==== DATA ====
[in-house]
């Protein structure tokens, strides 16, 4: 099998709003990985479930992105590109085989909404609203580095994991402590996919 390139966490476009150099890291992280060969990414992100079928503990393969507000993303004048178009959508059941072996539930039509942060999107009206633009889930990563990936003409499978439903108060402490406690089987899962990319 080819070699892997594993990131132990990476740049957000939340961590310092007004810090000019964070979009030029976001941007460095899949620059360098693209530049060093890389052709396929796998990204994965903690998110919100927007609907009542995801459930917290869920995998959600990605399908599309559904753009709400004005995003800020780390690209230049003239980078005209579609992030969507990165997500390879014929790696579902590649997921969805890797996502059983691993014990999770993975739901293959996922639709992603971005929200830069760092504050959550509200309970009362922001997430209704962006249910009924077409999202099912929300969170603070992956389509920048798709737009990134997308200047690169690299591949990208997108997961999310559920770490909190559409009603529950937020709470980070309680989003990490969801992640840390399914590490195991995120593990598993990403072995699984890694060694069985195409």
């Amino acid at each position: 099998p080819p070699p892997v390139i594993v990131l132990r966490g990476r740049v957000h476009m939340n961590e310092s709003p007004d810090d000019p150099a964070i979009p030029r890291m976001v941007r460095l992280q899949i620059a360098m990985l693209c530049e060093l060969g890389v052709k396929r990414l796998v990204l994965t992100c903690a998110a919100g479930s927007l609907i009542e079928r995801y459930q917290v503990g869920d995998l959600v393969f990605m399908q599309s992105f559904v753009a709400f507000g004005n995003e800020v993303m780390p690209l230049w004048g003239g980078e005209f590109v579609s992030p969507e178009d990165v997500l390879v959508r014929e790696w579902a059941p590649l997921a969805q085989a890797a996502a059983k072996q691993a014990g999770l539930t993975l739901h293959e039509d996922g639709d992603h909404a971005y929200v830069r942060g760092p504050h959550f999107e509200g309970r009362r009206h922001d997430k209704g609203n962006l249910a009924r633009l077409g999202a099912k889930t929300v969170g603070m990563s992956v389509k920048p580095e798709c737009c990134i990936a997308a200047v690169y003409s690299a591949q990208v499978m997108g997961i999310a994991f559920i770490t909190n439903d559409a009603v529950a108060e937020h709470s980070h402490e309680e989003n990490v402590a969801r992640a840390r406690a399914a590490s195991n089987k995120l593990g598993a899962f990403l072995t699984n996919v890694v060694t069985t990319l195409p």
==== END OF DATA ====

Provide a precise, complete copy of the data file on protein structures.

[in-house]
């Protein structure tokens, strides 16, 4: 099998709003990985479930992105590109085989909404609203580095994991402590996919 390139966490476009150099890291992280060969990414992100079928503990393969507000993303004048178009959508059941072996539930039509942060999107009206633009889930990563990936003409499978439903108060402490406690089987899962990319 080819070699892997594993990131132990990476740049957000939340961590310092007004810090000019964070979009030029976001941007460095899949620059360098693209530049060093890389052709396929796998990204994965903690998110919100927007609907009542995801459930917290869920995998959600990605399908599309559904753009709400004005995003800020780390690209230049003239980078005209579609992030969507990165997500390879014929790696579902590649997921969805890797996502059983691993014990999770993975739901293959996922639709992603971005929200830069760092504050959550509200309970009362922001997430209704962006249910009924077409999202099912929300969170603070992956389509920048798709737009990134997308200047690169690299591949990208997108997961999310559920770490909190559409009603529950937020709470980070309680989003990490969801992640840390399914590490195991995120593990598993990403072995699984890694060694069985195409």
């Amino acid at each position: 099998p080819p070699p892997v390139i594993v990131l132990r966490g990476r740049v957000h476009m939340n961590e310092s709003p007004d810090d000019p150099a964070i979009p030029r890291m976001v941007r460095l992280q899949i620059a360098m990985l693209c530049e060093l060969g890389v052709k396929r990414l796998v990204l994965t992100c903690a998110a919100g479930s927007l609907i009542e079928r995801y459930q917290v503990g869920d995998l959600v393969f990605m399908q599309s992105f559904v753009a709400f507000g004005n995003e800020v993303m780390p690209l230049w004048g003239g980078e005209f590109v579609s992030p969507e178009d990165v997500l390879v959508r014929e790696w579902a059941p590649l997921a969805q085989a890797a996502a059983k072996q691993a014990g999770l539930t993975l739901h293959e039509d996922g639709d992603h909404a971005y929200v830069r942060g760092p504050h959550f999107e509200g309970r009362r009206h922001d997430k209704g609203n962006l249910a009924r633009l077409g999202a099912k889930t929300v969170g603070m990563s992956v389509k920048p580095e798709c737009c990134i990936a997308a200047v690169y003409s690299a591949q990208v499978m997108g997961i999310a994991f559920i770490t909190n439903d559409a009603v529950a108060e937020h709470s980070h402490e309680e989003n990490v402590a969801r992640a840390r406690a399914a590490s195991n089987k995120l593990g598993a899962f990403l072995t699984n996919v890694v060694t069985t990319l195409p």